I had my birthday present (a highly sensitive wifi transceiver) some weeks ago, but Libby was concerned I had no presents today. However, on the way back from dropping Penny with Jules for onward delivery to the airport, we came across a hedge trimmer, trimming a "flower hedge". Libby sorted through some cuttings and presented me with a small selection. She also drew for me a wonderful card. Happiness is....!




Penny's flown home for a wedding - or rather flies in a little under an hour. She made it to the airport thanks again to the generosity of Jules. We thought she was joking when she told us only last night that there was a taxi strike in force. A taxi strike I ask you?! For goodness sake guys, just get out of the euro, de-value and turn the country back into a pleasant and cheap holiday destination. It's perfectly ludicrous to imagine the country could stand fiscally shoulder to shoulder with powerful nations from the north. I digress.


Having been kept up to all hours last night, Libby is chilling in front of a film and I'm doing this. It's not all that often that I find wifi and a free half-hour all at the same time! Still slightly groggy from a bucket full of Retsina, I'm struggling to make a decision. Maybe we'll just hit the marina swimming pool this afternoon and make a decision tomorrow.


Recently had a crop of new "challenges". The generator continues to worry us, but is running at the moment. A strange thing happened the other night in Monganissi on Paxos. A Belgian flagged yacht anchored very close by, and I was a trifle concerned, but in this part of the world, anchorages can get very packed out at this time of year, so I didn't complain. Perhaps I should have done though, because in the morning, we awoke to a new wind direction - the boats had all swung around, but the Belgian boat was missing. An early starter? Then I noticed one of our large fenders was hanging over the side. Strange. Then I noticed something much worse. Our starboard windscreen panel had become dislodged - as if some clot had fallen heavily on it. Had we had Belgians aboard in the night trying to fend off? We'll never know.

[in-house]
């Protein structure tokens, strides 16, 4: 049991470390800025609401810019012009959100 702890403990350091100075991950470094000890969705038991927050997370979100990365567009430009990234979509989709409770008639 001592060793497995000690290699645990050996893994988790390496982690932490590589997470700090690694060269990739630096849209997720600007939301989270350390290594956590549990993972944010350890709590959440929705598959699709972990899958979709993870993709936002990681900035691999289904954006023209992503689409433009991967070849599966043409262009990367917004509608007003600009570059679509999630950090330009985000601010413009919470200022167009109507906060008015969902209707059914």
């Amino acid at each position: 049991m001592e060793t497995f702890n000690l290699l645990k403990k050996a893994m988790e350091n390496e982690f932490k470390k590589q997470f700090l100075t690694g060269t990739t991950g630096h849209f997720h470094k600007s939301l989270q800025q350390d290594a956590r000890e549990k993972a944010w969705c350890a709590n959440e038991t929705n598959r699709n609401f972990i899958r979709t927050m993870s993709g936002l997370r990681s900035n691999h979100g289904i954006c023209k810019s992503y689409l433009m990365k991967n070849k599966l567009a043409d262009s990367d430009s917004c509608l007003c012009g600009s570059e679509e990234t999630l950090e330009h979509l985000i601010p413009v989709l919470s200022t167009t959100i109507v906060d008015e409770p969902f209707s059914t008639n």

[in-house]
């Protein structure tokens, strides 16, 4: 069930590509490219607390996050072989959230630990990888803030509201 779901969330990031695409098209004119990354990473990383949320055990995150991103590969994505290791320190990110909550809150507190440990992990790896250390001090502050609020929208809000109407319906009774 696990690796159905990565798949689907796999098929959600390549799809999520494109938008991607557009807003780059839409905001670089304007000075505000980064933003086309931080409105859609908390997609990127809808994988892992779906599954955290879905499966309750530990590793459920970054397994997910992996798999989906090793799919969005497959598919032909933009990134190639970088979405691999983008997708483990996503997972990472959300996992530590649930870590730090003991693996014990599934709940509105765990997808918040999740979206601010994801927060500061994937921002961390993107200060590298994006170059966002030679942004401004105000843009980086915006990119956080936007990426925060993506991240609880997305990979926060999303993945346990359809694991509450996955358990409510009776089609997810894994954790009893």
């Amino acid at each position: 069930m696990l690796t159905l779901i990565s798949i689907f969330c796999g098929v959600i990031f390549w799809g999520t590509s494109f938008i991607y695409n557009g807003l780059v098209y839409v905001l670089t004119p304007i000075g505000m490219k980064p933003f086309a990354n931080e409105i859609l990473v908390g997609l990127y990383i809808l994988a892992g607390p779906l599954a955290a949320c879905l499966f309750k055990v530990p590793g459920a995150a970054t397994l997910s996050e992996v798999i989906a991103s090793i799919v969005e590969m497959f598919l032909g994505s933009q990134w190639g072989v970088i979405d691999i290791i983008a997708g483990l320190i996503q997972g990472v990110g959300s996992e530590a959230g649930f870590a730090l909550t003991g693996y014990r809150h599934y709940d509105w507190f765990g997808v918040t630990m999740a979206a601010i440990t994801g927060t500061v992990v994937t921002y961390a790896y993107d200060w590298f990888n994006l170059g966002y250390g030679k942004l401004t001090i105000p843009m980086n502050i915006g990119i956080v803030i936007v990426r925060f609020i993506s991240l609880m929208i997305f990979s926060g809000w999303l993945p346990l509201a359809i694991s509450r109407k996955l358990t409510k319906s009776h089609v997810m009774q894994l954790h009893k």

Penny noticed I was in a pensive mood - I was hoping to somehow fix it before she noticed. Fat chance. It was one of those moments that I used to sometimes get on the big boats. Such and such has gone wrong and I have to find a way to fix it. It's somehow worse now because I don't have a budget for this sort of thing, nor a wealthy owner's credit card to call on.


Penny and I squeezed and pushed but it was like trying to get a pint of jelly into a matchbox. Finally I got the tools out and removed the aluminium extrusion and other bits. Happily it all came apart without much fuss, and we were able to reassemble it and re-fit it. Ultimately it was fixed, but not before a big emotional roller coaster. It's the helplessness one feels in these situations. It's hard to find artisans to help when there's such a language barrier. Secondly at this time of the year, anyone who's any good is horribly busy. Then there's the crippling expense of being in a marina, let alone the opportunity cost. Finally, there simply is no budget. Anyway, all's well that ends well.


I haven't used the camera much this month, but here are some odd pictures from July as yet unseen: